With not one player crossing the line in Saturday's opening Bledisloe Cup encounter we look back at five of the top try-heavy tests between New Zealand and Australia.
11 tries - All Blacks 38 Wallabies 13, 12 September, 1936
All Blacks 9 tries: George Hart 2, Brushy Mitchell 2, John Rankin 2, Tori Reid 2, Jim Watt.
Wallabies 2 tries: Owen Bridle, Bill McLaughlin.
The collective memory was a bit vague around the Herald sport desk in regards to this 1936 meeting at Carisbrook. The All Blacks shared the tries around with four different players bagging doubles. After two tries apiece in the first half and the visitors leading by two points, New Zealand dominated the second half with seven tries. Under the modern scoring system the final score would have read 56-17 to New Zealand, after being down 17-13 at halftime, they re-captured the Bledisloe Cup after losing it in 1934. The transtasman rivals wouldn't meet again in Dunedin for another decade after the outbreak of World War II.
10 tries - All Blacks 49 Australia 28, 31 July, 2010
All Blacks 7: Mils Muliaina 2, Dan Carter, McCaw, Cory Jane, Joe Rokocoko, Corey Flynn.
Wallabies 3: Drew Mitchell, Adam Ashley-Copper, Rocky Elsom.
Gregor Paul wrote: "Wallaby legend John Eales reckons the All Blacks are on the verge of a great era. He needs to revise that view - the All Blacks are not on the verge, they are in the midst.
"This was their 12th consecutive win and just about the most convincing of the run; they took just 44 minutes to score 39 points. They took just 35 minutes to secure the bonus point and leave the Wallabies seriously contemplating not coming out for the second half."
A few months later, the Wallabies broke the All Blacks' winning streak with a last minute try and sideline conversion in Hong Kong. A year later, the All Blacks knocked them out of the World Cup.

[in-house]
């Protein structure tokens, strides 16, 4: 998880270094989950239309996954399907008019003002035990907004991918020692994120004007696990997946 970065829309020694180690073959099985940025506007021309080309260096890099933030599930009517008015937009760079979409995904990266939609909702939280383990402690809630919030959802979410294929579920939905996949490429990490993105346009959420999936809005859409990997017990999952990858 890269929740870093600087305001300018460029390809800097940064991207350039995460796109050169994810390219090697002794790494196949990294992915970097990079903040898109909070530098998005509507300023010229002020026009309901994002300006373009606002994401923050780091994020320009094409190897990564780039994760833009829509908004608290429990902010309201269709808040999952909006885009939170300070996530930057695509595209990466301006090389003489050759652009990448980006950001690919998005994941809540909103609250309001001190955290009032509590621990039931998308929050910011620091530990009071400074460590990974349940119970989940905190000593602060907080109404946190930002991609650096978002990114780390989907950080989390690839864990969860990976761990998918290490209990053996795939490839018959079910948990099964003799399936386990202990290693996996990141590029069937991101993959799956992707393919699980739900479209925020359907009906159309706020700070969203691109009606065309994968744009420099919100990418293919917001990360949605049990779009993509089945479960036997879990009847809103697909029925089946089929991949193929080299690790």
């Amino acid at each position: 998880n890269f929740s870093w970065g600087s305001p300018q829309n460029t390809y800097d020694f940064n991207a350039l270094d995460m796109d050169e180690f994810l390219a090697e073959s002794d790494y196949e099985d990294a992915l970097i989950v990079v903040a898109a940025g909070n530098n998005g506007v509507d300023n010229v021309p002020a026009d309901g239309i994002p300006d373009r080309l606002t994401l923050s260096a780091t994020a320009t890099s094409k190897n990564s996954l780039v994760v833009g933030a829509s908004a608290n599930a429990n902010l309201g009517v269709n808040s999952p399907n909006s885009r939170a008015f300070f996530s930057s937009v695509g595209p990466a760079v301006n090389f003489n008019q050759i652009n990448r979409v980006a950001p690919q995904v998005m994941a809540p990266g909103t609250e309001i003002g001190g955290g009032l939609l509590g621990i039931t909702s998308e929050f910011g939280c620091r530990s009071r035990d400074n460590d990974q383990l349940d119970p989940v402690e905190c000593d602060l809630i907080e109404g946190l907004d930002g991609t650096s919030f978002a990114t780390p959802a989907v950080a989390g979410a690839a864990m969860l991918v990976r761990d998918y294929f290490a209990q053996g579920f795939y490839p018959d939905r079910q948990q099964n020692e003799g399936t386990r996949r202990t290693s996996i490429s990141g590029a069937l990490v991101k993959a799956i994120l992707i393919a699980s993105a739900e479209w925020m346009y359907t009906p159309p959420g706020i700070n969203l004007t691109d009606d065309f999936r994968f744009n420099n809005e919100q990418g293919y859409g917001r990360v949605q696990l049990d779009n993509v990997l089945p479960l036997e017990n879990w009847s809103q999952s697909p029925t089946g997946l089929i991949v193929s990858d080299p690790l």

10 tries - All Blacks 50 Australia 21, 26 July, 2003
All Blacks 7: Joe Rokocoko 3, Dan Carter, Doug Howlett, Aaron Mauger, Tana Umaga
Wallabies 3: Matt Burke, Matt Rogers, Wendell Sailor.
Rokocoko scored a hat-trick, taking his tally to 10 in five tests, as the All Blacks broke 50 against Australia for the first time, seven days after scoring 50 against the Springboks. Richie McCaw and Keven Mealamu started that day with Dan Carter coming off the bench.
"All Australia managed to win on a blustery evening at Homebush was the pre-match woodchopping contest," Herald rugby writer Wynne Gray wrote.
A few months later, the Wallabies knocked the All Blacks out of the World Cup.
10 tries - All Blacks 39 Australia 35, 15 July, 2000
All Blacks 5: Tana Umaga, Pita Alatini, Christian Cullen, Jonah Lomu, Justin Marshall,
Australia 5: Stirling Mortlock 2, Chris Latham, Jeremy Paul, Joe Roff
"Unbelievable start. Three tries in six minutes," said commentator Grant Nisbett as the clocked ticked over the five minute mark and Christian Cullen crossed under the posts for the All Blacks third. Unbelievable indeed. The Wallabies struck back to make it 24-24 at halftime and then had the lead with a minute to go before Taine Randell found Jonah Lomu in space down the lefthand touchline to score the match-winner.
8 tries - All Blacks 47 Australia 29, 18 August, 2013
All Blacks 6: Ben Smith (3), Aaron Cruden, Richie McCaw, Conrad Smith
Australia 2: Will Genia, James O'Connor.
Gregor Paul wrote: "In a gesture of trans-Tasman kindness, no one should ask this morning how bad the Wallabies are and instead focus on just how good the All Blacks are.
"Last night provided plenty of evidence to suggest the All Blacks certainly are good. Really good.
"The All Blacks were structured yet instinctive and expressive: they were ruthless at times, extraordinarily adept at moving the ball out of contact and into space.
"It was almost guerilla-style rugby: the Wallabies had more time on the ball but it didn't matter a stuff - the All Blacks effectively jumped out of trees, conducting smash and grab raids."
A possible blueprint to follow for this Saturday's test at Eden Park.